In the fall, approximately 290 Kentucky sophomores started the application process with 192 students qualifying for review.
Applicants were evaluated based on ACT/SAT scores, high school grades, awards, extracurricular activities, responses to essay questions, and letters of recommendation.
Last month, 110 candidates were invited to interview with community leaders from across the Commonwealth and Academy staff.
“Once again, the applicants for the Class of 2016 have demonstrated that the depth of outstanding students in Kentucky is substantial. Over the past eight years, we have watched the selection process become more and more difficult. This year was the hardest so far,” said Dr. Tim Gott, Director of the Gatton Academy. “While we wish we had more slots so that we could have selected more strong students, we are greatly impressed with the caliber of the chosen group. The state can certainly be proud of what these students have accomplished already and can anticipate great things from them in the future.”
“The Gatton Academy welcomes members of the 2016 Class, a group of outstanding young women and men with high interest in mathematics and science. They come from school districts around the Commonwealth, a testimony to the fact that the Gatton Academy extends advanced learning opportunities to young people in all Kentucky school districts,” said Dr. Julia Roberts, Executive Director of the Gatton Academy. “The Gatton Academy partners with all school districts in Kentucky, having had students from 113 counties in its first eight classes.”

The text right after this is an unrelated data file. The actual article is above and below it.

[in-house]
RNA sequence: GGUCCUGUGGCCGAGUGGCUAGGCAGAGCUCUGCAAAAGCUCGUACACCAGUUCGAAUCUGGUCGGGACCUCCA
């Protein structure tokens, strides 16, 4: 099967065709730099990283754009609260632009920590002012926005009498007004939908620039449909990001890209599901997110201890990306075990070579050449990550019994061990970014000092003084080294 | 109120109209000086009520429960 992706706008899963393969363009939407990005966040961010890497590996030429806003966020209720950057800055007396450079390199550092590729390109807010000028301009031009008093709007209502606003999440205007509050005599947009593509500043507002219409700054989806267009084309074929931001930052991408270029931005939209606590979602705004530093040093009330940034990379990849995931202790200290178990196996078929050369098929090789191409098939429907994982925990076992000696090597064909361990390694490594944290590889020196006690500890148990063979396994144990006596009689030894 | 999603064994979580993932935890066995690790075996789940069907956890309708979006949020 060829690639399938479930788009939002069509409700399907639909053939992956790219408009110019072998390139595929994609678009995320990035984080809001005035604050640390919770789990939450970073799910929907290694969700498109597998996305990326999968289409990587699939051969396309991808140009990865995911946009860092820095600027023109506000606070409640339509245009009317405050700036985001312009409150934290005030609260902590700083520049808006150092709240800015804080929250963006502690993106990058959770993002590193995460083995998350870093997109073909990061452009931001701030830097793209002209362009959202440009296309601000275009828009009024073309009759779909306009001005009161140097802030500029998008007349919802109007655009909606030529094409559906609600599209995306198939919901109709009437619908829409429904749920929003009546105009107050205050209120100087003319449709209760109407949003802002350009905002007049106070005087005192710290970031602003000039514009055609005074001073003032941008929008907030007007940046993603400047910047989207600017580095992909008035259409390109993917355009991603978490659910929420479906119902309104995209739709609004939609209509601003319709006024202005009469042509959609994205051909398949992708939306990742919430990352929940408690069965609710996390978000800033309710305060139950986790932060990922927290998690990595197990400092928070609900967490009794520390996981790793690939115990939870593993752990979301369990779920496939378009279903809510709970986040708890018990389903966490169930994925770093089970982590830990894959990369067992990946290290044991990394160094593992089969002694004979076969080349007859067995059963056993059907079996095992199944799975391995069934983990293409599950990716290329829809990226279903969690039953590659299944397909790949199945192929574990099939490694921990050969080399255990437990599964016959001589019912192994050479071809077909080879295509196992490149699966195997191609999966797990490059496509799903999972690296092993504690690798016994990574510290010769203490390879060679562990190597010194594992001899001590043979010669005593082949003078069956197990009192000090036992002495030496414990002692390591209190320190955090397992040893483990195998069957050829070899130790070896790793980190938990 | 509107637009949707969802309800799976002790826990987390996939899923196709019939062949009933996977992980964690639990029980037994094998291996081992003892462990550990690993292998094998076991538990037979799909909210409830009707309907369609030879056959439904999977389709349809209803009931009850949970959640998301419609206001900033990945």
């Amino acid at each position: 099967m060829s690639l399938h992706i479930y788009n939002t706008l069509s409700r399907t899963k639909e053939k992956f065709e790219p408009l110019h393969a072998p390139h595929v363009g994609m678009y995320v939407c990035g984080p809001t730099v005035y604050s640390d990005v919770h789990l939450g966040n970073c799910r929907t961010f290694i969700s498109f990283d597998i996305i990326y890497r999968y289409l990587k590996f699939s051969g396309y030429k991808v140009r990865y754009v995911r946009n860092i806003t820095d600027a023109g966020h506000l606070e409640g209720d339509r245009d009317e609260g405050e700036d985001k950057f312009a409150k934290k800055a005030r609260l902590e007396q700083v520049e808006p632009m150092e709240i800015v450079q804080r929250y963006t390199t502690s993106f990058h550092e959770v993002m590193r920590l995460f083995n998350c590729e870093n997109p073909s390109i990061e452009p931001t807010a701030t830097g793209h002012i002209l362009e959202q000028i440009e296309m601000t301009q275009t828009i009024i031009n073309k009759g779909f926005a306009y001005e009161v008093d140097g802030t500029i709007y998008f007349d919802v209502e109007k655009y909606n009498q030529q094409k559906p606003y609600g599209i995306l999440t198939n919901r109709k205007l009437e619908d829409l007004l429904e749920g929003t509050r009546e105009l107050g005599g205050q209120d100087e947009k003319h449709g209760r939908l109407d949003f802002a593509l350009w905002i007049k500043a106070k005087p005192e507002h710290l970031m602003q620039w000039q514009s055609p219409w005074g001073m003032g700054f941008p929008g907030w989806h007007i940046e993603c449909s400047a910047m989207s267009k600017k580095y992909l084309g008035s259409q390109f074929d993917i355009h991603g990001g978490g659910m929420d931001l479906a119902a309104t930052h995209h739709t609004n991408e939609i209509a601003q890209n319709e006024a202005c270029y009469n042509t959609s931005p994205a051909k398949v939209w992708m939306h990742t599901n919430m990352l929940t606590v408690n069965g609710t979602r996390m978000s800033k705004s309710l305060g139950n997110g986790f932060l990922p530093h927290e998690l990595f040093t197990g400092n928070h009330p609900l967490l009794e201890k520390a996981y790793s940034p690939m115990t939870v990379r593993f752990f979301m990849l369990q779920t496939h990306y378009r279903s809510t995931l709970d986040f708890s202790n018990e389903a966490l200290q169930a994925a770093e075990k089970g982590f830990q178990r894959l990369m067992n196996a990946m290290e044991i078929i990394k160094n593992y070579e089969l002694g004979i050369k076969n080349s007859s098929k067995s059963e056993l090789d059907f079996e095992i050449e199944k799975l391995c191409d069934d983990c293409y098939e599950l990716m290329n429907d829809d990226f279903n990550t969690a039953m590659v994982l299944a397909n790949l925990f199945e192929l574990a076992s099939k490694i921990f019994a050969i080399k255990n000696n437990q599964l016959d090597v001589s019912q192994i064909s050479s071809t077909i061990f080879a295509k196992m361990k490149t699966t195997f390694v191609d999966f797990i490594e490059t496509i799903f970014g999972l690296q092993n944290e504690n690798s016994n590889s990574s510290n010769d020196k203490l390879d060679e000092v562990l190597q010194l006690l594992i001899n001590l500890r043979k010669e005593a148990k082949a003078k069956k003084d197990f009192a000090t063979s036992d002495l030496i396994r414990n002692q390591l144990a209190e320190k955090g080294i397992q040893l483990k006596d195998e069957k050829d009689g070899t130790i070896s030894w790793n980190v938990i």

The incoming class includes students from the following counties: Barren, Boone, Boyle, Bracken, Bullitt, Caldwell, Carlisle, Calloway, Christian, Daviess, Gallatin, Grant, Hancock, Hardin, Hart, Henderson, Jefferson, Kenton, Knox, LaRue, Lyon, Marion, Mason, Meade, Menifee, Montgomery, Nelson, Oldham, Owen, Owsley, Pulaski, Rowan, Scott, Shelby, Spencer, Taylor, Trigg, Union, Warren and Woodford.
Three counties had students admitted to the Gatton Academy for the first time: Bracken, Caldwell and Owsley.
Moreover, the Gatton Academy assists in preparing Kentucky to compete in a knowledge-based economy by increasing the number of scientists and engineers who live and work in the state.
Students will complete their junior and senior years of high school living in Schneider Hall and taking courses offered by WKU. At the end of their two-year course of study, they will graduate from high school and have earned at least 60 college credit hours.
The Academy provides a rich living and learning environment designed specifically for academically talented adolescent students that features clubs, organizations and community service.
Additionally, students are able to participate in advanced research with WKU faculty members.
Research conducted during students’ time at the Gatton Academy has been honored in the nationally competitive Siemens Competition, Intel Science Talent Search, Barry M. Goldwater Scholarship and Excellence in Education Program, and the Department of Defense Science, Math, and Research for Transformation Scholarship Program. The majority of Gatton Academy students also participate in a study abroad or global learning experience in locations such as Costa Rica, Italy, Greece, England and China.
The Gatton Academy is Kentucky’s only state supported, residential program for high school students with interests in advanced science and math careers and one of only 15 such programs in the nation.
In 2012 and 2013, Newsweek named the Gatton Academy the nation’s top public high school.Find the complete list of students selected for the Gatton Academy Class of 2016 here.
Information provided by Western Kentucky University
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